Medical malpractice cases are typically complex, costly, and time consuming. Legal requirements for medical expert witnesses mean that most cases will cost tens of thousands of dollars or more to prepare for trial.
Because clients generally don’t have the funds available to cover these expenses, most experienced medical malpractice lawyers handle cases under a contingency fee arrangement. Under this arrangement, the plaintiff’s attorney normally charges a fee of 40% of any recovery. The attorney also advances all case expenses and is reimbursed for those expenses out of any recovery by settlement or trial.
Under Texas Disciplinary Rule of Professional Conduct 1.4(d), contingency fee agreements must be in writing. It’s a red flag if you seek to hire an attorney for a medical malpractice case who doesn’t present a written fee agreement.
Read the agreement carefully before signing it, asking questions about how the lawyer or firm handles expenses and other matters.
One issue that’s important to consider is what attorney will actually be doing work on your case. At Painter Law Firm, I personally handle all of our medical malpractice and never farm them out for someone else to do the work. As straightforward as that sounds, that’s not at all the case at different firms.
You see, medical malpractice is a unique area under Texas law that requires, in my opinion, a higher degree of competence and experience than is necessary to file a simple car wreck or personal injury (PI) lawsuit. Yet, many car wreck and PI lawyers who advertise on television or online make it seem they have this type of specialization.
Just recently, one of the biggest advertising attorneys in Houston contacted our office about wanting to send medical malpractice referrals. He explained that his firm gets a lot of medical malpractice leads in response to advertising and that they send 100% of them out to other attorneys to handle—in exchange for 50% of the attorney’s fees, while having no involvement in the cases, advancing no case expenses or taking any risk whatsoever. I said, “No thanks.”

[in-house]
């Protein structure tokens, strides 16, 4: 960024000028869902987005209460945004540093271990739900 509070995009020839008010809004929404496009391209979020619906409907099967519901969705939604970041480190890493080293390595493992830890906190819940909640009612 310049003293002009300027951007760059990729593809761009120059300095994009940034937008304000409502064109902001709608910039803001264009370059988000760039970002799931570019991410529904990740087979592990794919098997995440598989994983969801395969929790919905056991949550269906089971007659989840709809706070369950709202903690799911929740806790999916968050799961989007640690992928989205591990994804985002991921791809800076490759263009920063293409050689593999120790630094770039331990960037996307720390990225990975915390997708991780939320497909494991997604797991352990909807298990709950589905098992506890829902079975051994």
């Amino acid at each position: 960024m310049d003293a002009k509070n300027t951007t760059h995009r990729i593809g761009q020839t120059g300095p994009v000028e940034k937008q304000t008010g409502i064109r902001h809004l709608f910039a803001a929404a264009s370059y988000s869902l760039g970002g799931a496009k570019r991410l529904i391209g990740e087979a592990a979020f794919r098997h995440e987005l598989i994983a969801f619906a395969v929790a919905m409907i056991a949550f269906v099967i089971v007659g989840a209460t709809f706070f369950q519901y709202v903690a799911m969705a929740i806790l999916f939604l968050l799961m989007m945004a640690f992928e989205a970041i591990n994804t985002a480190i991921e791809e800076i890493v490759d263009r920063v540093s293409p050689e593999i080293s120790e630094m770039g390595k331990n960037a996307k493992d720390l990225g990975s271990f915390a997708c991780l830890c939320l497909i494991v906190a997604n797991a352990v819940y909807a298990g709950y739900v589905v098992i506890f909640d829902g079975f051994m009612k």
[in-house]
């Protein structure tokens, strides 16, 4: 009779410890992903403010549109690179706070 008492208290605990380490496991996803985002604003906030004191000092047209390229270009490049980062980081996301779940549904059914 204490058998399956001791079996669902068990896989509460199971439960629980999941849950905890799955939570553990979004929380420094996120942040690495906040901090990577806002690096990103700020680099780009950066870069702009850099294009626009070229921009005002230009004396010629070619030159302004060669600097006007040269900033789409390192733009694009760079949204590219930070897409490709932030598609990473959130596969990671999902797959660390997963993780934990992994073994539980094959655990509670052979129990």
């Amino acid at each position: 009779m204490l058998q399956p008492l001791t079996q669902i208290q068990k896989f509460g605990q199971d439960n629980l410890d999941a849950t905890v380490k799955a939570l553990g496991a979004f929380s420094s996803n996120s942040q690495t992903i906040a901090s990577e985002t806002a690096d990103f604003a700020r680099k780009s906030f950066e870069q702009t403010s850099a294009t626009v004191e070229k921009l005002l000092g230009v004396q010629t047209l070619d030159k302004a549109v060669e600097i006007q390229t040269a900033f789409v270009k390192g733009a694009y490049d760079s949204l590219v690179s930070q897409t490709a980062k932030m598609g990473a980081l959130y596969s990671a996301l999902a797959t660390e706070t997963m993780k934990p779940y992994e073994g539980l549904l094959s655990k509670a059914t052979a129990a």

By the way, this type of arrangement isn’t allowed by the Texas Disciplinary Rules of Professional Conduct. There’s an absolute bar on pure referral fees between attorneys where there’s no shared joint responsibility for a case. Plus, the rules require the fee sharing arrangement between attorneys to be spelled out in the contingency fee agreement, or some other agreement with the client. In my experience, a lot of legal advertisers flat out ignore this important rule.
So, when you’re deciding on whether to hire an attorney, be sure to ask if your case will be referred out or if he or she will be personally handling it. Then ask to see where that’s detailed in the fee agreement.
Excellent attorney-client relationships in Texas medical malpractice cases begin with full disclosure from both sides and a well-written contingency fee agreement.
If you’ve been seriously injured because of medical errors in Texas, then contact an experienced, top-rated Houston, Texas medical malpractice lawyer for help in evaluating your potential case.